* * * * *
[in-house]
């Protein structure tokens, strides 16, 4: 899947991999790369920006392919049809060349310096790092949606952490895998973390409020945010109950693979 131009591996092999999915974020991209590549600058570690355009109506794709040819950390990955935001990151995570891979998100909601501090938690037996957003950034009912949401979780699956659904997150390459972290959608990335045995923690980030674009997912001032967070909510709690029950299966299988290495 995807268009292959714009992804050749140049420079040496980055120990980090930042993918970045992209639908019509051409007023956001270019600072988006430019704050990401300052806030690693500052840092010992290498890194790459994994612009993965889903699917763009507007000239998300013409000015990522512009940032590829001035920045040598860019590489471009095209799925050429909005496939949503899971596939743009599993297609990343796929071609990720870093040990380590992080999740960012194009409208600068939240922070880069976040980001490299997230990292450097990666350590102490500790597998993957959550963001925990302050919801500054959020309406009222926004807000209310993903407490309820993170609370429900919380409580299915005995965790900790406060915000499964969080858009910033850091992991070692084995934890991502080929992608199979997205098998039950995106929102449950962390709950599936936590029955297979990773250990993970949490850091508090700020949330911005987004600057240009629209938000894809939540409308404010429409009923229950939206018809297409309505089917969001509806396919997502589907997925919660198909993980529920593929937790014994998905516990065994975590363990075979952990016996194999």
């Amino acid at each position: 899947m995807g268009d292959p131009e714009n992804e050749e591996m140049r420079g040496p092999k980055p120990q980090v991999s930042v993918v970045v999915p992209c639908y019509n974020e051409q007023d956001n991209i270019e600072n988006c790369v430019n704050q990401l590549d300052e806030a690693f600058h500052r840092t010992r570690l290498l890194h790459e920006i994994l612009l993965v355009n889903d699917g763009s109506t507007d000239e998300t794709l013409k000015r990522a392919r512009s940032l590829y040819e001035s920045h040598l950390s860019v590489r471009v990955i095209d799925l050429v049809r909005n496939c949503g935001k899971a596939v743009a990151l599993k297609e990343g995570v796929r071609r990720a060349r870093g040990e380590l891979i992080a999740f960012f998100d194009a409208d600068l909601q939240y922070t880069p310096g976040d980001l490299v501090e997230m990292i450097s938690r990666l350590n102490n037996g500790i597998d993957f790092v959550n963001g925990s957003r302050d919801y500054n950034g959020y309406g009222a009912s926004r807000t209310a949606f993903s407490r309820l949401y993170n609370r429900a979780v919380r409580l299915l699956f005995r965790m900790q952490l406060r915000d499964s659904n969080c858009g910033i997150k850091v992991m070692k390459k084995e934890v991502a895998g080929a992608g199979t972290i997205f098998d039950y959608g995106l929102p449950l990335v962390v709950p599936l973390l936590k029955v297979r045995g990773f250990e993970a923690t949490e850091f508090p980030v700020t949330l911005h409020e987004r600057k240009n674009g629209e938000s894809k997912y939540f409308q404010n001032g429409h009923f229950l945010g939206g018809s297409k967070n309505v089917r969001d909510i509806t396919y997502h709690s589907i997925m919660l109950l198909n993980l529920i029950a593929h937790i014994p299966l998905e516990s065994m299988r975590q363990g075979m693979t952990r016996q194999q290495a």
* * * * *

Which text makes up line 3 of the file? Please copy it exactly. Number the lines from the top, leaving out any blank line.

């Amino acid at each position: 899947m995807g268009d292959p131009e714009n992804e050749e591996m140049r420079g040496p092999k980055p120990q980090v991999s930042v993918v970045v999915p992209c639908y019509n974020e051409q007023d956001n991209i270019e600072n988006c790369v430019n704050q990401l590549d300052e806030a690693f600058h500052r840092t010992r570690l290498l890194h790459e920006i994994l612009l993965v355009n889903d699917g763009s109506t507007d000239e998300t794709l013409k000015r990522a392919r512009s940032l590829y040819e001035s920045h040598l950390s860019v590489r471009v990955i095209d799925l050429v049809r909005n496939c949503g935001k899971a596939v743009a990151l599993k297609e990343g995570v796929r071609r990720a060349r870093g040990e380590l891979i992080a999740f960012f998100d194009a409208d600068l909601q939240y922070t880069p310096g976040d980001l490299v501090e997230m990292i450097s938690r990666l350590n102490n037996g500790i597998d993957f790092v959550n963001g925990s957003r302050d919801y500054n950034g959020y309406g009222a009912s926004r807000t209310a949606f993903s407490r309820l949401y993170n609370r429900a979780v919380r409580l299915l699956f005995r965790m900790q952490l406060r915000d499964s659904n969080c858009g910033i997150k850091v992991m070692k390459k084995e934890v991502a895998g080929a992608g199979t972290i997205f098998d039950y959608g995106l929102p449950l990335v962390v709950p599936l973390l936590k029955v297979r045995g990773f250990e993970a923690t949490e850091f508090p980030v700020t949330l911005h409020e987004r600057k240009n674009g629209e938000s894809k997912y939540f409308q404010n001032g429409h009923f229950l945010g939206g018809s297409k967070n309505v089917r969001d909510i509806t396919y997502h709690s589907i997925m919660l109950l198909n993980l529920i029950a593929h937790i014994p299966l998905e516990s065994m299988r975590q363990g075979m693979t952990r016996q194999q290495a």